The top quarter of high mileage UK drivers produce more than half of the country’s car emissions – and could dramatically speed up reaching net zero by going electric.

If those who drive the furthest ditched fossil fuels, the UK could save all of the oil – 13.6 million tonnes – expected to be extracted from the North Sea by the 2040s. 

The 25% group also accounts for more than half of all miles driven and more than half of costs spent on motoring, a report by transport research organisation New AutoMotive found.  

The hard core top 10% of highest mileage drivers accounts for more than a quarter (28%) of miles, costs and emissions.

If that 10% were to switch to an electric vehicle (EV), they could save annually all the oil that the UK expects to extract from new licences. 

In 2019, the last year for which comprehensive data is available, petrol and diesel cars consumed 26.6 million tonnes of oil – corresponding to an annual pump value of more than £40bn, more than £28bn of which was wasted as heat.  

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In contrast, switching to more efficient, greener and cheaper electrified travel would cut those costs by more than 80%, saving an average high mileage driver £1000 per year.

Initiatives to support high mileage drivers going electric include a ‘feebate’ scheme, where those who buy the most polluting cars pay a fee and those who buy the least polluting get a rebate.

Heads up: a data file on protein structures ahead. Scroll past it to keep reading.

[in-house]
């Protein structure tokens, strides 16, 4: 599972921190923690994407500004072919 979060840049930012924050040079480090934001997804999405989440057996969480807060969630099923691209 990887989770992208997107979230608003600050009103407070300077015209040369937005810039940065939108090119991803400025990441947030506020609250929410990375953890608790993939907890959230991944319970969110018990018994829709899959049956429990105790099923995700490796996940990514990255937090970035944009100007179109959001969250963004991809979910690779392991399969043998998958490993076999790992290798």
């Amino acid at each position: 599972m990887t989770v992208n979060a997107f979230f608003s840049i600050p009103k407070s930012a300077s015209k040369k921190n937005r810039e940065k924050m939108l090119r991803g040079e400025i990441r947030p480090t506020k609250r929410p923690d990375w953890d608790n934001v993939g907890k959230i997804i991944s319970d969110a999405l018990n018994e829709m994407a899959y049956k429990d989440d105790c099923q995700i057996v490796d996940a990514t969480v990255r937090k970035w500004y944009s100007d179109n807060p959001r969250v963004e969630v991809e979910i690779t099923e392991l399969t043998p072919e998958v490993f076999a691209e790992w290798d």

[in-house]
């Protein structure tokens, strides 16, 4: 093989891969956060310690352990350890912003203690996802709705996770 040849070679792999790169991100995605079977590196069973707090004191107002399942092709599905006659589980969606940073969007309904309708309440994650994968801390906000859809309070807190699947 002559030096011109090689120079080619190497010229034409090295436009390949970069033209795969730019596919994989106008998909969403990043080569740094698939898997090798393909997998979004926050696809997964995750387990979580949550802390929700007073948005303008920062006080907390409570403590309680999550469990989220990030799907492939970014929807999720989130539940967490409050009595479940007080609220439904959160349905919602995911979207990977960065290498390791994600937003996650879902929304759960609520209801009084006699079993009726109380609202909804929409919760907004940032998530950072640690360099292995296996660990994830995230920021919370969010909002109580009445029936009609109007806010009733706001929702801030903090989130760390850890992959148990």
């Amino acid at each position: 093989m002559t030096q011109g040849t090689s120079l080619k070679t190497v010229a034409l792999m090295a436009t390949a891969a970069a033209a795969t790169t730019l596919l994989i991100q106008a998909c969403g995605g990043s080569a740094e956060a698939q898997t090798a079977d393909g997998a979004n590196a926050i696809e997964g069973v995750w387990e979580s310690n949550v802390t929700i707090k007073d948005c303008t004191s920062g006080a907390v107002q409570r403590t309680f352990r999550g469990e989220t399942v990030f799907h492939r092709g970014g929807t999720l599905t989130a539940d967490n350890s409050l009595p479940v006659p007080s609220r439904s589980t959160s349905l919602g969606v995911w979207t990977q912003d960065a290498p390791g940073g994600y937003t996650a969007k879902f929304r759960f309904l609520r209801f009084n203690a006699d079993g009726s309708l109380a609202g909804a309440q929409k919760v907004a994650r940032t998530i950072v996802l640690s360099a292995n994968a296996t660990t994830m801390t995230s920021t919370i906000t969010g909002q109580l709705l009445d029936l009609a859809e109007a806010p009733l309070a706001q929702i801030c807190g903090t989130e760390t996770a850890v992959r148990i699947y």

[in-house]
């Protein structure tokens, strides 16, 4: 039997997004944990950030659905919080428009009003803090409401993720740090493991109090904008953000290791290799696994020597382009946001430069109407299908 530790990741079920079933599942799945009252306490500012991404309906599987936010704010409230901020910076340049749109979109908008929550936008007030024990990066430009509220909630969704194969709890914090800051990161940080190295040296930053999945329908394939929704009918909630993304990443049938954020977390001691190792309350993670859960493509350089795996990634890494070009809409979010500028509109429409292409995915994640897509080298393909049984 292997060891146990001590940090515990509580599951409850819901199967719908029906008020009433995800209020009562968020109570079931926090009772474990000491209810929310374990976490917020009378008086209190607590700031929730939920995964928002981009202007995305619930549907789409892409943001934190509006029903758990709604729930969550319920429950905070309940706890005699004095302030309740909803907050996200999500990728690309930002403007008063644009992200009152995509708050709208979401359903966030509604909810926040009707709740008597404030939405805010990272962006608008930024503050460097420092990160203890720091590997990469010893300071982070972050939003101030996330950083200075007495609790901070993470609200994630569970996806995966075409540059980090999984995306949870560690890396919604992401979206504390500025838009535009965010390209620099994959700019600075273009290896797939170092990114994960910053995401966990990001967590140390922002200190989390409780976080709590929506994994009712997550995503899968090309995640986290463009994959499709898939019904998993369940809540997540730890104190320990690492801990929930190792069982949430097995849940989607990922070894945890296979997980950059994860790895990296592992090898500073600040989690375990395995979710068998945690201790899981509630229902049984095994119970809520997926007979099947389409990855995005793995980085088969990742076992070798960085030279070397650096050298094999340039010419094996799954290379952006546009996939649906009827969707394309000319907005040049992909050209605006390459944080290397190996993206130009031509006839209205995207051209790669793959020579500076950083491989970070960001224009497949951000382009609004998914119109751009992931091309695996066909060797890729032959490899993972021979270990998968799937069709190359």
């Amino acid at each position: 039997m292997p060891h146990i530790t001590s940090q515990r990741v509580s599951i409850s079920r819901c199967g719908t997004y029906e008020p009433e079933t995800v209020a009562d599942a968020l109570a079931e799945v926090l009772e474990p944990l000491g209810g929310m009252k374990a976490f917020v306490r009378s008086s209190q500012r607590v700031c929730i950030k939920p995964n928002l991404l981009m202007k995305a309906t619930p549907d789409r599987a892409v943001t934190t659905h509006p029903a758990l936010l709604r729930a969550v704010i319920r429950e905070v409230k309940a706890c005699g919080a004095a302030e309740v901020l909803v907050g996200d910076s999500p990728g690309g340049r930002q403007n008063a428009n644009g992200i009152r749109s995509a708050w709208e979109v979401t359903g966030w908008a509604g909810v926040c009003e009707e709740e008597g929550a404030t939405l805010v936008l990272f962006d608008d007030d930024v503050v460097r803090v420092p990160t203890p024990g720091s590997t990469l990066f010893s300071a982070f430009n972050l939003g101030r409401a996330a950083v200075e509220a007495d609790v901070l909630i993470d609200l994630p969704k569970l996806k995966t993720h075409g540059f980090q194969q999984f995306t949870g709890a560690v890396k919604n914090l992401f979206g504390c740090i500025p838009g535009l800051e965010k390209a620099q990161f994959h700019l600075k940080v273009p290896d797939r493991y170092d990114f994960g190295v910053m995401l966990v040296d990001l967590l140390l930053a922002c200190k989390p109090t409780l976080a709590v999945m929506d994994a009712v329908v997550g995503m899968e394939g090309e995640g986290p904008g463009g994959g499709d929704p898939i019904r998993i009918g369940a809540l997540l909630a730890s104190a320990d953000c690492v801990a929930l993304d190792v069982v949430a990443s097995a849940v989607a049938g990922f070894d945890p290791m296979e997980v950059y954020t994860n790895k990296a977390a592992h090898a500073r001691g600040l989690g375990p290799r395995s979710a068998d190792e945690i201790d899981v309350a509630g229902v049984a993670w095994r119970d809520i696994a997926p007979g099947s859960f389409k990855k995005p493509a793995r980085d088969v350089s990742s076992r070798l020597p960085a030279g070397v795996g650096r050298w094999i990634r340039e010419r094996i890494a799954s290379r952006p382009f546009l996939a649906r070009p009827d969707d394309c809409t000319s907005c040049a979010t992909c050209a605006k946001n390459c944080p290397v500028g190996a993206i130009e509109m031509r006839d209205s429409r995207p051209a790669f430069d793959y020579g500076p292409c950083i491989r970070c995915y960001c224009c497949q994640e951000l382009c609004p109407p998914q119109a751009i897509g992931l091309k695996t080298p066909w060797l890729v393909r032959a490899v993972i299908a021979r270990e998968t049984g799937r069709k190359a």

Other suggested policies include information campaigns, social leasing and scrappage schemes – to ensure that the electric car is replacing the miles of the petrol or diesel car for which it has been traded. 

Ben Nelmes, CEO of New AutoMotive, said: “High mileage cars are the low hanging fruit of the UK’s transition to net zero. The cars that pollute the most are those that spend the most time on the road, and they need to be switched for electric cars if we want to see quick results of the EV transition. These drivers are bearing the brunt of fluctuating fuel prices and they produce the most emissions. 

“Supporting the switch to electric amongst higher mileage drivers would put money back into the hands of those most affected by high fuel prices and help free the UK from expensive imported oil.”

The report was published in collaboration with a study by US environmental group Coltura, who discovered similar trends for US drivers. Here, the driving patterns are even more concentrated, with the top 10% of drivers responsible for 35% of vehicle emissions. 

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